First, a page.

Registration still open for local mentorship program for boys

Mentor Nehemiah Johnson Jr., adjusts a bow tie around inductee Michael Williams during a 2016 graduation ceremony put on by the former Distinguished Gentlemen’s Club, now consolidated under Lowcountry Youth Services.

Learning the basics of gentlemanly behavior—how to approach girls, tie a tie and treat peers, for example—is the key goal of the Distinguished Gentlemen’s Club, now accepting applications for the upcoming school year.

Now operating under the umbrella group Lowcountry Youth Services, based in Hanahan, DGC previously maintained multiple chapters throughout the tri-county and works with boys in grades 3 through 12. They learn manners, confidence and other valuable life skills to help them succeed in the future and shy away from falling into drugs or crime.

“Our motto is ‘Every child wins’ so trying to create programs that will ensure we’re creating the mission we set out to achieve,” said ReZsaun Lewis, executive director of Lowcountry Youth Services.

But don’t characterize the club as a reform group for misfits or misbehaved boys; it’s quite the opposite, according to Lewis.

“Our program is not for disadvantaged kids or troubled kids,” he said. “It’s for kids who want to be better; if you want to be better than yesterday, then our program is for you.”

In addition to the DGC, Lowcountry Youth Services offers “The Harbor After School” program—a place for students to study, read and receive free tutoring—and “The Exchange”—a partnership with Berkeley County’s Juvenile Justice Department to provide youth an alternative to juvenile detention.

In addition to boy participants, DGC is also seeking adult volunteers interested in conducting one-on-one mentoring, event planning, administrative duties and/or community advocacy work.

A former teacher and father of five, Lewis now works full-time with an area nonprofit in Charleston but remains passionate about transforming youth’s lives, understanding that not every child has access to equal opportunities and guidance growing up.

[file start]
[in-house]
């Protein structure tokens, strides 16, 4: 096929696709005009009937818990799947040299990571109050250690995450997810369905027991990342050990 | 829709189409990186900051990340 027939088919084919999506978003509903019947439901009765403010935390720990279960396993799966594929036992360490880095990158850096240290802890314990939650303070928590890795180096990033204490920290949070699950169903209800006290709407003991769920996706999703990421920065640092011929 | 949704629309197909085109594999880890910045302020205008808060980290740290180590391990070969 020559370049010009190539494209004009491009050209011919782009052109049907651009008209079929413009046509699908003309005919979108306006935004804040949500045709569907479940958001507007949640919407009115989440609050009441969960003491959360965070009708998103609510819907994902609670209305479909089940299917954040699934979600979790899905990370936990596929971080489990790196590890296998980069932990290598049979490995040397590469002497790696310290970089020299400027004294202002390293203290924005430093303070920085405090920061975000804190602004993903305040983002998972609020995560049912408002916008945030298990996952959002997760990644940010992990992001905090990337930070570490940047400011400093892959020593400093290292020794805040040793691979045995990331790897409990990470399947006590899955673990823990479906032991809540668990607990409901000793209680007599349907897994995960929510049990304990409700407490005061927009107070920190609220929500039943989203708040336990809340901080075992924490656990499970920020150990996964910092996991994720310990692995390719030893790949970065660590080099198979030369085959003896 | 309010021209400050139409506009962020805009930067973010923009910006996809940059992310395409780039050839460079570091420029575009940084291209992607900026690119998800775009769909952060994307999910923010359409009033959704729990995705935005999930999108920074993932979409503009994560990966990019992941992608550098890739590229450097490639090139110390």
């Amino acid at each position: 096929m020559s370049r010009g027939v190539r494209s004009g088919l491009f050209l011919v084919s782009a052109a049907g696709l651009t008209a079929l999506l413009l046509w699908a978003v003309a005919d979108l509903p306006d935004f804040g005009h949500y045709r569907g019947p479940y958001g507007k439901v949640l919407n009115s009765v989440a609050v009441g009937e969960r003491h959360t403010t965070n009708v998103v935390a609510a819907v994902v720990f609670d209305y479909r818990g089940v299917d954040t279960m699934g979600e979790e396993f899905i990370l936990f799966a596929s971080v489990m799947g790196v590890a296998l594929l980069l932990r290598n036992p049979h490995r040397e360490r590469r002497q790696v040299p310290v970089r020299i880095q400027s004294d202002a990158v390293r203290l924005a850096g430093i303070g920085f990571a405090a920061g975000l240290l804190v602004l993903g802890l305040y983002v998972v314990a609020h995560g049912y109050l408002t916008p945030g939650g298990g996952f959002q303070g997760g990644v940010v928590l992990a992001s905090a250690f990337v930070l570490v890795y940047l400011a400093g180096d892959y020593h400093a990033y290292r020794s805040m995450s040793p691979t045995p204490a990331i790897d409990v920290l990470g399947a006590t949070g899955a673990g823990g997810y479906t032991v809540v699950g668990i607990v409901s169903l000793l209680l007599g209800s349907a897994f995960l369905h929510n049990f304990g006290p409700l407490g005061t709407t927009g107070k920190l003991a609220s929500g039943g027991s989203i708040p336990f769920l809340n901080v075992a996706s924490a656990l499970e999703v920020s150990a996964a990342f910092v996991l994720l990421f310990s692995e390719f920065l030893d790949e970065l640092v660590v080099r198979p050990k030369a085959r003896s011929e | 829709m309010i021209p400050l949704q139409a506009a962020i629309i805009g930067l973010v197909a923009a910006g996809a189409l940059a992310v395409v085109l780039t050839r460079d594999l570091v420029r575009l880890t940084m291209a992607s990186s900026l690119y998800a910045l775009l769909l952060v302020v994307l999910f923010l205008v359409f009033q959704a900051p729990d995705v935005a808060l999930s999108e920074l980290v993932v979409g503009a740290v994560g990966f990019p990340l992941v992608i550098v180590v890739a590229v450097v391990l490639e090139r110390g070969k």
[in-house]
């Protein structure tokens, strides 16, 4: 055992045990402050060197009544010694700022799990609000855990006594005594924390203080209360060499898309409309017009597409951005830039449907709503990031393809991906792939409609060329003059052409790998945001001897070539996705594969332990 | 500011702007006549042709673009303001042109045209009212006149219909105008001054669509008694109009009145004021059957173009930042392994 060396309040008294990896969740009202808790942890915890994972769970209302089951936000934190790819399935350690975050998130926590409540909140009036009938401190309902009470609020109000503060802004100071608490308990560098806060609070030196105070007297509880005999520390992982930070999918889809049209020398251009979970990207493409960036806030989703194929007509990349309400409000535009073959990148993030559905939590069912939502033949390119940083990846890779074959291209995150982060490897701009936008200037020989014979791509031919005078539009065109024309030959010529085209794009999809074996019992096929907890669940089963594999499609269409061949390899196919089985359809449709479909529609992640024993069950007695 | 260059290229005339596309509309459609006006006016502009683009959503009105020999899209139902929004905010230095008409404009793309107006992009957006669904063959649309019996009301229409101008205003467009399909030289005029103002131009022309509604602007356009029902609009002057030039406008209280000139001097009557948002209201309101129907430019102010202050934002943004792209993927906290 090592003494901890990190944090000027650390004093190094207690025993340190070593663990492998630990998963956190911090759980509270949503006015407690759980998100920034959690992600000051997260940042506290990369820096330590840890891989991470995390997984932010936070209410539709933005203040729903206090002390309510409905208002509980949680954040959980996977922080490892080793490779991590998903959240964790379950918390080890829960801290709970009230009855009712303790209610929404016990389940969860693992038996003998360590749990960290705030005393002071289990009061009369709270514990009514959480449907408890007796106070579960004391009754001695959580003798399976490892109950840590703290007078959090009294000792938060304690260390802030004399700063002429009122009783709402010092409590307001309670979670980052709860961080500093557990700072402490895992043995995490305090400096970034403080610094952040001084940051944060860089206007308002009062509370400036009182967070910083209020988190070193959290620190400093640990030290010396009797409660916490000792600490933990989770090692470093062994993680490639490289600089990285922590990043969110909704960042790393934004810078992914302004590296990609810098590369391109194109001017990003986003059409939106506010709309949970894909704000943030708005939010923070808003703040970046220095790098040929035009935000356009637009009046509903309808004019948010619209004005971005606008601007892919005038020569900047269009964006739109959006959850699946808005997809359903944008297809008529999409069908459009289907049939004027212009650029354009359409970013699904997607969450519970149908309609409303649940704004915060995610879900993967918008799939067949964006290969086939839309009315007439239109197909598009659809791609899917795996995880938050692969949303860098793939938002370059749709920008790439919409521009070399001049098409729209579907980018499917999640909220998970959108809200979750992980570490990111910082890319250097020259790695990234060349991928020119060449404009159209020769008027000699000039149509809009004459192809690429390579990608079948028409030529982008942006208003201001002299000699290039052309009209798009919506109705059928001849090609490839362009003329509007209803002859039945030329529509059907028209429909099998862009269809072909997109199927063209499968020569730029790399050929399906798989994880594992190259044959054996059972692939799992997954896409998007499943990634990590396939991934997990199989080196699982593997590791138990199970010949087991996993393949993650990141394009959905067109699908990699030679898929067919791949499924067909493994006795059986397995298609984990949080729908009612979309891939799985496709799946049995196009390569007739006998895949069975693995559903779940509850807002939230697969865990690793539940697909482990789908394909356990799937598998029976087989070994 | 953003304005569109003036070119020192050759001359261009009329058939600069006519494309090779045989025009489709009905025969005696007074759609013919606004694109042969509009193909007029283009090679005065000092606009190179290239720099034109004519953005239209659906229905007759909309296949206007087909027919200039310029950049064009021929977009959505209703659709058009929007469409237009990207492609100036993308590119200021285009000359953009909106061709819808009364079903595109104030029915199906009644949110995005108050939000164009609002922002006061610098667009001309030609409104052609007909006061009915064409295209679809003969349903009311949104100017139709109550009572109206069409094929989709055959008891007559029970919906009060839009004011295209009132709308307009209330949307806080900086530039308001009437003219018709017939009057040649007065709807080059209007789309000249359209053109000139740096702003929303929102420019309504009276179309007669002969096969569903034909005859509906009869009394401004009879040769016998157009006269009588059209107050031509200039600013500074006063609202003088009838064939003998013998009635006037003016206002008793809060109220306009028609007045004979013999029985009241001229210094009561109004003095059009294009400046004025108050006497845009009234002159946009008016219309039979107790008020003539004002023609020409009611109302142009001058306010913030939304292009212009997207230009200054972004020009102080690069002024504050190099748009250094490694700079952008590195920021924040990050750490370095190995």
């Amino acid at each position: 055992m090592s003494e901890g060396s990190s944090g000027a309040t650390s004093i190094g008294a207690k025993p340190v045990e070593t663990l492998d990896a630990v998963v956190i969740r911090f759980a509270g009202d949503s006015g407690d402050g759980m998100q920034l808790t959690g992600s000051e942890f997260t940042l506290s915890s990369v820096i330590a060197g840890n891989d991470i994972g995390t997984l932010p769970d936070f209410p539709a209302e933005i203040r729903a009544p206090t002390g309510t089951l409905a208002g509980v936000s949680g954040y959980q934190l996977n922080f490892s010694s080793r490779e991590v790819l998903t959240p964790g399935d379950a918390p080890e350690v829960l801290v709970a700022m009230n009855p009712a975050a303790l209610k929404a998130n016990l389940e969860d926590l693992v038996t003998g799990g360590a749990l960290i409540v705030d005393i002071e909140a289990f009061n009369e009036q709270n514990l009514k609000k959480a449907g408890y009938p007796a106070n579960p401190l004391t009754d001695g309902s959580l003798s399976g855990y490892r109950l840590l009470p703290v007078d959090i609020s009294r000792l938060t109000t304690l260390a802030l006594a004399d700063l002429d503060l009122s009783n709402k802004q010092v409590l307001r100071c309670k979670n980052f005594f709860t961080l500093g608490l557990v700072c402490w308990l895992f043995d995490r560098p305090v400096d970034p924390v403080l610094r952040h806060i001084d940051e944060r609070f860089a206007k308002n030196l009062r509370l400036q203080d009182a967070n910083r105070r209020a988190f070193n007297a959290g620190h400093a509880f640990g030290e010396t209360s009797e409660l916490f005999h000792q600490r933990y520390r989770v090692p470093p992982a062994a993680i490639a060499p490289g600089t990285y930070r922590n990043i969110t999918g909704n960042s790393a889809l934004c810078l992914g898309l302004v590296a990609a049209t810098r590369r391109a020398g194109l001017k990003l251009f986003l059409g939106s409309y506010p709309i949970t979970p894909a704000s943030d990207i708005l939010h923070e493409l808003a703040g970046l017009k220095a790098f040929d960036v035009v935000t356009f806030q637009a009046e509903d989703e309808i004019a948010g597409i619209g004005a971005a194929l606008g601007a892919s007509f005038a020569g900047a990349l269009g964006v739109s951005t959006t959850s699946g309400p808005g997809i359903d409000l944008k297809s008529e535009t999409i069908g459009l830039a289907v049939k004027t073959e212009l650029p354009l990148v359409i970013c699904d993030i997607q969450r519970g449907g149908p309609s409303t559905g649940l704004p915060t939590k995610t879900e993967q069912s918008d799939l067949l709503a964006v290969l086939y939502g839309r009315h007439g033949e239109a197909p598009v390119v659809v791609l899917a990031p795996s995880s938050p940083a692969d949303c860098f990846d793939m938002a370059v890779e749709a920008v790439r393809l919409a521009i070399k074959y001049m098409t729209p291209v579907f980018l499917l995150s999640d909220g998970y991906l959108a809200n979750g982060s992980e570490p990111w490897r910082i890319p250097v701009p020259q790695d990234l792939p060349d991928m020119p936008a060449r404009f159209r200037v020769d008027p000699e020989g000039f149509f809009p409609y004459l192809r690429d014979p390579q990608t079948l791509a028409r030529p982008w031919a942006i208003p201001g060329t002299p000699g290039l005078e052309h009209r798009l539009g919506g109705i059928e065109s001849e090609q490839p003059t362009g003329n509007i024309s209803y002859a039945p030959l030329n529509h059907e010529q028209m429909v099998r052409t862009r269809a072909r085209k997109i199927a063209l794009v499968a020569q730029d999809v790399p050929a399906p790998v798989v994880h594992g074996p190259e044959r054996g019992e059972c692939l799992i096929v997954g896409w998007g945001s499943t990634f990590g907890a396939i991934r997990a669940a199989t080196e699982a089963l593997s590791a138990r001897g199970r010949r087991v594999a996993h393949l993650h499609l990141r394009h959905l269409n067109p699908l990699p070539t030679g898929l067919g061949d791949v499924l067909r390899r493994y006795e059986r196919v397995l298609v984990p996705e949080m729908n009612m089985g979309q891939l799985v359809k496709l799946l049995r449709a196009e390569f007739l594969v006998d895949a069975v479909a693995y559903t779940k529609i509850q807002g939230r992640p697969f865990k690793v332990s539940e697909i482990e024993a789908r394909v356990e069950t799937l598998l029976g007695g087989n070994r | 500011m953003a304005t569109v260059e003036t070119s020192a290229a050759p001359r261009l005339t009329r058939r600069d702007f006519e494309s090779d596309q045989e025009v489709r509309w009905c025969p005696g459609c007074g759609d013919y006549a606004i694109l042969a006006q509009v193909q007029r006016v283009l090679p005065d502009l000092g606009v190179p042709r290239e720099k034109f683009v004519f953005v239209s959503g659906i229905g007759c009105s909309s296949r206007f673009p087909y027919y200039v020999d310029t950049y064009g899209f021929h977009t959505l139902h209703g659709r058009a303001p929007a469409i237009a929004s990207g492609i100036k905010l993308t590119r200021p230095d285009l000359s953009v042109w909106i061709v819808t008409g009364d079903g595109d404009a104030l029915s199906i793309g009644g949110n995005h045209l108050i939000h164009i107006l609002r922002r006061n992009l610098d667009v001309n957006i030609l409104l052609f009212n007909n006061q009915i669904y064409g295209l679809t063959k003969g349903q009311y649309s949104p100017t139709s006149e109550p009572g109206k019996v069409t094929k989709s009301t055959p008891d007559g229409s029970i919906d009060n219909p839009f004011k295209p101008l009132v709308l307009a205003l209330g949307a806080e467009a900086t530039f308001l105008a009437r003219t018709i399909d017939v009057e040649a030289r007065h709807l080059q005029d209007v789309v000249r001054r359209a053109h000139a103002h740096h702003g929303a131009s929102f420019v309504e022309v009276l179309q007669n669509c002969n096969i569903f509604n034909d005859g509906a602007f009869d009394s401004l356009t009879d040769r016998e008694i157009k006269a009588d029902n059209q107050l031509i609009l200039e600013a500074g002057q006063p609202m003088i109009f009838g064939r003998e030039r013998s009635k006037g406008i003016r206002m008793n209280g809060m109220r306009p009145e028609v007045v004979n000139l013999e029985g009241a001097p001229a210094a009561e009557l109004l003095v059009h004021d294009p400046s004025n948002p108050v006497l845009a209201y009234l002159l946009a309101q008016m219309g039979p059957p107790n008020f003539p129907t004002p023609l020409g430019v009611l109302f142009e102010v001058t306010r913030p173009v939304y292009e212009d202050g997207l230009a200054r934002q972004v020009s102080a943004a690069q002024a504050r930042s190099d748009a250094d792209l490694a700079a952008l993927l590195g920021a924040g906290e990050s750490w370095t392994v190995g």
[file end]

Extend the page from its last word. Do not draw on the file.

“If we give them a chance to talk, (children) will open up to us,” Lewis said.

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Lewis instructs students at St. Stephen Elementary School in Berkeley County.

From a total of 92 boys and 35 mentors participating in the club last year, the roster has more than doubled since its humbler beginnings of 35 boys enrolled with the DCG Summerville chapter in 2016.

“It’s been amazing to see us come from where we started to where we are,” Lewis said. “It has really been a dream come true.”

While the organization is based in Hanahan, every year the club receives enrollment from students across the entire tri-county. In addition to classroom instruction and group field trips, the children delve into deep topics like dating, racism and depression.

“They are growing up in a time that we couldn’t imagine with the pressures of social media,” Lewis said.

And the results have been life-changing.

“I’ve seen us save many lives,” Lewis said. “There’s been young men who’ve been up for expulsion who I’ve spoken at their expulsion hearings.”

But the learning is a two-way street—adults involved in the program also feeling the impact of their leadership roles, according to Lewis.

“We have so much to learn from kids,” he said. “I’ve learned to listen to them and value what they have to say because they have something to offer.”

The club program runs August through June. Enrollment is open through Aug. 24.

For more information, visit lowcountryyouth.org, call 843-747-8083 or checkout Lowcountry Youth Services on Facebook.

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